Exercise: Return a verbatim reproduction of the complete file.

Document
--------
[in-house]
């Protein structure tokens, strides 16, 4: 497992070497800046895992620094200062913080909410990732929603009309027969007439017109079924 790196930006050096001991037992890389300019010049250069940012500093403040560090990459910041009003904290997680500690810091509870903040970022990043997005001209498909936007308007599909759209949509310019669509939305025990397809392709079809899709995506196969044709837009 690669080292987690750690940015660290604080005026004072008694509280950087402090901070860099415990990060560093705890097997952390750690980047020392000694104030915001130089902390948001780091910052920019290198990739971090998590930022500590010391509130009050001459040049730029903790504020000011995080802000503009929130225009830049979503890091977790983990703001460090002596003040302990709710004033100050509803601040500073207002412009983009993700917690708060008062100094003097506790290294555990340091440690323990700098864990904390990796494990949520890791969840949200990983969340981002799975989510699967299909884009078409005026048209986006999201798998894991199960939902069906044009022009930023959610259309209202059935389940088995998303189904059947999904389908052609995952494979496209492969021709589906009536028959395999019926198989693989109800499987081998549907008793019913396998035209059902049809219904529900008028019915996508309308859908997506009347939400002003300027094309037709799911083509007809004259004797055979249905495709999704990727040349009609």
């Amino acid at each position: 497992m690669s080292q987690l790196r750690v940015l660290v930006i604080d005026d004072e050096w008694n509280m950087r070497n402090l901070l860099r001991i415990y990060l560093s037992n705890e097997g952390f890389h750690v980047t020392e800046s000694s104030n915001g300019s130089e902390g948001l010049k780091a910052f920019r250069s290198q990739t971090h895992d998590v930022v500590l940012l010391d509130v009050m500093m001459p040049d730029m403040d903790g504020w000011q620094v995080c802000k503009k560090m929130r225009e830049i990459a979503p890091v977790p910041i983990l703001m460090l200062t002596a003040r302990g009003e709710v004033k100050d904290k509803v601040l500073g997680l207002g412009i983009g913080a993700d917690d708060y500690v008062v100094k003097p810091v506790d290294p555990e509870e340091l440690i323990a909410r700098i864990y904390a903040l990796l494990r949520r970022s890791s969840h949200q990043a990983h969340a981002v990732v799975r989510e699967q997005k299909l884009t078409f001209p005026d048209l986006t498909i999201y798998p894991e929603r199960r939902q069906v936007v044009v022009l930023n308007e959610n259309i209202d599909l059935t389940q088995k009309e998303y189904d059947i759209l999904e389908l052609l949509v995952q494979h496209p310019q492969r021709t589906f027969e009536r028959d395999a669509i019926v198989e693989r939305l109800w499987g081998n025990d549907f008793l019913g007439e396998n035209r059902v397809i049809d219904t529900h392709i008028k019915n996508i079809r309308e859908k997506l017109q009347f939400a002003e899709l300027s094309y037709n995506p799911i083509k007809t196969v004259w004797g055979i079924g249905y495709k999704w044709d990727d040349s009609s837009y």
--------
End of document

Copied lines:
[in-house]
């Protein structure tokens, strides 16, 4: 497992070497800046895992620094200062913080909410990732929603009309027969007439017109079924 790196930006050096001991037992890389300019010049250069940012500093403040560090990459910041009003904290997680500690810091509870903040970022990043997005001209498909936007308007599909759209949509310019669509939305025990397809392709079809899709995506196969044709837009 690669080292987690750690940015660290604080005026004072008694509280950087402090901070860099415990990060560093705890097997952390750690980047020392000694104030915001130089902390948001780091910052920019290198990739971090998590930022500590010391509130009050001459040049730029903790504020000011995080802000503009929130225009830049979503890091977790983990703001460090002596003040302990709710004033100050509803601040500073207002412009983009993700917690708060008062100094003097506790290294555990340091440690323990700098864990904390990796494990949520890791969840949200990983969340981002799975989510699967299909884009078409005026048209986006999201798998894991199960939902069906044009022009930023959610259309209202059935389940088995998303189904059947999904389908052609995952494979496209492969021709589906009536028959395999019926198989693989109800499987081998549907008793019913396998035209059902049809219904529900008028019915996508309308859908997506009347939400002003300027094309037709799911083509007809004259004797055979249905495709999704990727040349009609």
């Amino acid at each position: 497992m690669s080292q987690l790196r750690v940015l660290v930006i604080d005026d004072e050096w008694n509280m950087r070497n402090l901070l860099r001991i415990y990060l560093s037992n705890e097997g952390f890389h750690v980047t020392e800046s000694s104030n915001g300019s130089e902390g948001l010049k780091a910052f920019r250069s290198q990739t971090h895992d998590v930022v500590l940012l010391d509130v009050m500093m001459p040049d730029m403040d903790g504020w000011q620094v995080c802000k503009k560090m929130r225009e830049i990459a979503p890091v977790p910041i983990l703001m460090l200062t002596a003040r302990g009003e709710v004033k100050d904290k509803v601040l500073g997680l207002g412009i983009g913080a993700d917690d708060y500690v008062v100094k003097p810091v506790d290294p555990e509870e340091l440690i323990a909410r700098i864990y904390a903040l990796l494990r949520r970022s890791s969840h949200q990043a990983h969340a981002v990732v799975r989510e699967q997005k299909l884009t078409f001209p005026d048209l986006t498909i999201y798998p894991e929603r199960r939902q069906v936007v044009v022009l930023n308007e959610n259309i209202d599909l059935t389940q088995k009309e998303y189904d059947i759209l999904e389908l052609l949509v995952q494979h496209p310019q492969r021709t589906f027969e009536r028959d395999a669509i019926v198989e693989r939305l109800w499987g081998n025990d549907f008793l019913g007439e396998n035209r059902v397809i049809d219904t529900h392709i008028k019915n996508i079809r309308e859908k997506l017109q009347f939400a002003e899709l300027s094309y037709n995506p799911i083509k007809t196969v004259w004797g055979i079924g249905y495709k999704w044709d990727d040349s009609s837009y």